Korff School to webcast concerts

· 4 min read

Korff School to webcast concerts

The seats in Kimball Recital Hall have been reupholstered and repaired this summer. Photo by Michael Reinmiller.
The seats in Kimball Recital Hall have been reupholstered and repaired this summer. Photo by Michael Reinmiller.

The Glenn Korff School of Music will begin this fall with regular webcasting of selected concerts in Kimball Recital Hall to help its performances reach a worldwide audience.

John W. Richmond, director of the Glenn Korff School of Music, was interested in pursuing webcasting at UNL and brought David Bagby, the Hixson-Lied College of Fine and Performing Arts’ Information technology services manager, into the process. They looked at what other schools were doing and attended several conferences.

Jeff O’Brien, the Glenn Korff School of Music’s information technology associate, has also been key in coordinating the technology for the project.

“Part of the problem, in addition to the technology piece because we didn’t have the bandwidth when I got here to think about doing this with any reliability and quality, was the intellectual property question,” Richmond said. “Copyright law changes almost daily.”

The university’s ambitious recruiting goals to grow UNL to 30,000 students, however, presented an opportunity, he said.

“We need to reach new audiences and new prospective students,” Richmond said. “But we also needed to be prepared to respond to the disappointment that parents of students from vast distances would have that they would send their son or daughter off to school to a place and then never be able to hear them in recital or in performance of some kind.”

In order to overcome the initial investment hurdle, NET became partners with the webcasters, and Glenn Korff made an investment last fall resulting in the naming of the school.

The Glenn Korff School of Music and NET did a series of test webcasts last spring that went well.

“The experiments went better than we possibly could have hoped,” Richmond said. “We now have the ability to format the webcast so it would appear on a computer, a tablet, a smartphone; it would reformat itself automatically for whatever device is receiving it.”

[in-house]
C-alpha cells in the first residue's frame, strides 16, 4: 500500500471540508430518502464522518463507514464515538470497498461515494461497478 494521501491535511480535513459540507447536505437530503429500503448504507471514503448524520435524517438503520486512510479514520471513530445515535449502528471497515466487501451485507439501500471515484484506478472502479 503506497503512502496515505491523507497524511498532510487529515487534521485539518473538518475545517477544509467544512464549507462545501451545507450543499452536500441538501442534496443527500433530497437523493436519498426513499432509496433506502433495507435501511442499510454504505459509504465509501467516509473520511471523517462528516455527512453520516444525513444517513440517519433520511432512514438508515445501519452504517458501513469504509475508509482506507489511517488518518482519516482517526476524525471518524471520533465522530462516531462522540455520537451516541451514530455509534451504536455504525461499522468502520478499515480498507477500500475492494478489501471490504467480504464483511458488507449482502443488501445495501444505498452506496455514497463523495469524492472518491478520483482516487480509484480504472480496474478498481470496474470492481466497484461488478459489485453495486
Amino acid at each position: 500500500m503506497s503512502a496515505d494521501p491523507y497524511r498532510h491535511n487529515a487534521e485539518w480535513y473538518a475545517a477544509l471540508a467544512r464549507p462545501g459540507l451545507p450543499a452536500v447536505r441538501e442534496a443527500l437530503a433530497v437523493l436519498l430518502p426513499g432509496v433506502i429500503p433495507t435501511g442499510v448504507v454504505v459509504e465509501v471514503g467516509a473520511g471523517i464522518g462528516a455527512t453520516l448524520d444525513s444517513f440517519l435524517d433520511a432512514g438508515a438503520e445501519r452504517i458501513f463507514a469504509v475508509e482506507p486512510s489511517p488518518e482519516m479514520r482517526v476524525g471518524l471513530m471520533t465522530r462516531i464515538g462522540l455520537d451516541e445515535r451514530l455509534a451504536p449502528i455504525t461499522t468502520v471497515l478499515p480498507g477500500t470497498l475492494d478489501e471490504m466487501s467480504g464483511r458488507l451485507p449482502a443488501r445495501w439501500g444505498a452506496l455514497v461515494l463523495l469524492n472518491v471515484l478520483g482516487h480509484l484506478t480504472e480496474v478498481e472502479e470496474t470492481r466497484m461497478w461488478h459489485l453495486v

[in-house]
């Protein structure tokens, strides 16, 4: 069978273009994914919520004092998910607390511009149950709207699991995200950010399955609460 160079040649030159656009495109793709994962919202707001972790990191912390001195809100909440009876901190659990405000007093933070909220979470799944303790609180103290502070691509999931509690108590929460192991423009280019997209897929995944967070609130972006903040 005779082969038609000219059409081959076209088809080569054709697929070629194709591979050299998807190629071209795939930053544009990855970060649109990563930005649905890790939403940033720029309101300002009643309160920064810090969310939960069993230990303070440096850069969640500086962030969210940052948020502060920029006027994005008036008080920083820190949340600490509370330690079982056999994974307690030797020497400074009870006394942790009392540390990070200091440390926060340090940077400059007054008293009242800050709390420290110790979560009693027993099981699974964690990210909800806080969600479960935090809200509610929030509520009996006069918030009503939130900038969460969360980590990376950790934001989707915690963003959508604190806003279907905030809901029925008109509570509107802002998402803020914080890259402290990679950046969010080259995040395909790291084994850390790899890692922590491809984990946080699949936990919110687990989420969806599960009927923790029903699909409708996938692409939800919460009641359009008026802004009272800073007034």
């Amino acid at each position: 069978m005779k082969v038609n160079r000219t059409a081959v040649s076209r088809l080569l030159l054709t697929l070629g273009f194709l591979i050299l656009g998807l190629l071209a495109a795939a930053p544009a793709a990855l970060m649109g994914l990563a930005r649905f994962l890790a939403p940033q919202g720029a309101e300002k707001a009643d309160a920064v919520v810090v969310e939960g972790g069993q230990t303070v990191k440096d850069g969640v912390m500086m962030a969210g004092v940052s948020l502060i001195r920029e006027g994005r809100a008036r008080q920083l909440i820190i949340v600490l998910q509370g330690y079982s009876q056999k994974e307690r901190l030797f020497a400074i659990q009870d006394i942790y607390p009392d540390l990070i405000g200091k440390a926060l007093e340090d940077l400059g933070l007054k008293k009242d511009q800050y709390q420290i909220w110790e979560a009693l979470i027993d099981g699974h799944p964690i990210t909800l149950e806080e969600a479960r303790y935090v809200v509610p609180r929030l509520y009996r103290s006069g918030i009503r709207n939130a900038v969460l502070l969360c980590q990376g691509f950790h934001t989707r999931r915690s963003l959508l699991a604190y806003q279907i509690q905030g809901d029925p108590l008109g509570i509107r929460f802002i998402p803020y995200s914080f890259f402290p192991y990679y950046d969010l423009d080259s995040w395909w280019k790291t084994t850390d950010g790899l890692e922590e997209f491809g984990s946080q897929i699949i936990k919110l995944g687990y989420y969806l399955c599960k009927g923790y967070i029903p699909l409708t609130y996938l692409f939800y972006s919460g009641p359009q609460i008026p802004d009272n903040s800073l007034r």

Three cameras will be installed initially in Kimball Hall, with plans to eventually expand to seven. An additional two cameras are being installed in the Westbrook Recital Hall. NET is able to run the cameras and do the behind-the-scenes work remotely from their studio on East Campus.

A mix of performances have been selected to be webcast that will be advertised in the Glenn Korff School of Music’s semester calendar of events, representing approximately one performance a week that will be webcast. Additional events, including student recitals, will be added later and advertised on the Glenn Korff School of Music website.

The first concert to be webcast this fall will be Hixson-Lied professor of piano Mark Clinton’s faculty recital on Sept. 18 at 7:30 p.m. His recital is titled “The Poetry and Passion of the Piano” and includes works by Robert Schumann, Ludwig van Beethoven, Frederic Chopin, Johannes Brahms and Jean Sibelius.

Other performances scheduled to be webcast this fall include:

  • Faculty recitals by Jamie Reimer on Sept. 25

  • Darryl White on Oct. 1

  • The University of Nebraska Brass Quintet on Sept. 29

  • The Wind Ensemble on Oct. 8

  • University Singers on Oct. 16

  • The Moran Woodwind Quintet on Nov. 13

  • Cocoa and Carols on Dec. 7

  • Symphony Orchestra on Dec. 11.

Webcasting isn’t the only change that live audiences will notice. Kimball Hall’s original 1960s seats have also been reupholstered and repaired. The seats have new padding and lumbar support, along with new lighting installed in the house and fresh paint in the lobby, thanks to an investment by UNL Senior Vice Chancellor for Academic Affairs Ellen Weissinger.

For a schedule of which concerts will be webcast or to get the link for the live broadcast, visit http://music.unl.edu.

Recent News